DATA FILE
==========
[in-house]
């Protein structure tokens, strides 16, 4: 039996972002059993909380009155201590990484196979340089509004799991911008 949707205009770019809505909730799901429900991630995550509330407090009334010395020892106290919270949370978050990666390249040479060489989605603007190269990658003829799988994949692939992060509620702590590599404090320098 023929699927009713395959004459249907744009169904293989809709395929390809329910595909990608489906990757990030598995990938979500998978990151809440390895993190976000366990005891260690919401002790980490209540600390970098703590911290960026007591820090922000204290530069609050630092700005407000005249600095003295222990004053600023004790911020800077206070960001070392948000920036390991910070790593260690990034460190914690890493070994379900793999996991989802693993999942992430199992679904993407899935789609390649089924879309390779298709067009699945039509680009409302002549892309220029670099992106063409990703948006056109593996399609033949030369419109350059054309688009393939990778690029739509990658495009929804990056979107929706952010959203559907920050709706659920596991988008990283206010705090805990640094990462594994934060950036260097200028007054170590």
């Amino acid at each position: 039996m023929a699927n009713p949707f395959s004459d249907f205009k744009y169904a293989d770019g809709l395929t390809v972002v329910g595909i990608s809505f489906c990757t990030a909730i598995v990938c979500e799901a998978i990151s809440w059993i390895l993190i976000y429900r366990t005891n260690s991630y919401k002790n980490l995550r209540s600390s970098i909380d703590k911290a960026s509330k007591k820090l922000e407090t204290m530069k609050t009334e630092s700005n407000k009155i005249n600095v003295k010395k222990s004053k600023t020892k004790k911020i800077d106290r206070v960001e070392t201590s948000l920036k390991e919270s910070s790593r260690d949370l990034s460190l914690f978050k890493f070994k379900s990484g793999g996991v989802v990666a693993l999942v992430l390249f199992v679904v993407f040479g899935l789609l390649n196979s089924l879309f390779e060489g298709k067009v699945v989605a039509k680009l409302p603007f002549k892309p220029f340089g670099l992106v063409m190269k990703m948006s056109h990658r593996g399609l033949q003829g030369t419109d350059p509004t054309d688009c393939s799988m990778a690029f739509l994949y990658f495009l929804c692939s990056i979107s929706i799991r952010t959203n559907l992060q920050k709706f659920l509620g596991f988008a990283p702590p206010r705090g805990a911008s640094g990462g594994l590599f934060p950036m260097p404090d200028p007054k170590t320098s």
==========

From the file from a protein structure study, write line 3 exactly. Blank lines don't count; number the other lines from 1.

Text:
């Amino acid at each position: 039996m023929a699927n009713p949707f395959s004459d249907f205009k744009y169904a293989d770019g809709l395929t390809v972002v329910g595909i990608s809505f489906c990757t990030a909730i598995v990938c979500e799901a998978i990151s809440w059993i390895l993190i976000y429900r366990t005891n260690s991630y919401k002790n980490l995550r209540s600390s970098i909380d703590k911290a960026s509330k007591k820090l922000e407090t204290m530069k609050t009334e630092s700005n407000k009155i005249n600095v003295k010395k222990s004053k600023t020892k004790k911020i800077d106290r206070v960001e070392t201590s948000l920036k390991e919270s910070s790593r260690d949370l990034s460190l914690f978050k890493f070994k379900s990484g793999g996991v989802v990666a693993l999942v992430l390249f199992v679904v993407f040479g899935l789609l390649n196979s089924l879309f390779e060489g298709k067009v699945v989605a039509k680009l409302p603007f002549k892309p220029f340089g670099l992106v063409m190269k990703m948006s056109h990658r593996g399609l033949q003829g030369t419109d350059p509004t054309d688009c393939s799988m990778a690029f739509l994949y990658f495009l929804c692939s990056i979107s929706i799991r952010t959203n559907l992060q920050k709706f659920l509620g596991f988008a990283p702590p206010r705090g805990a911008s640094g990462g594994l590599f934060p950036m260097p404090d200028p007054k170590t320098s």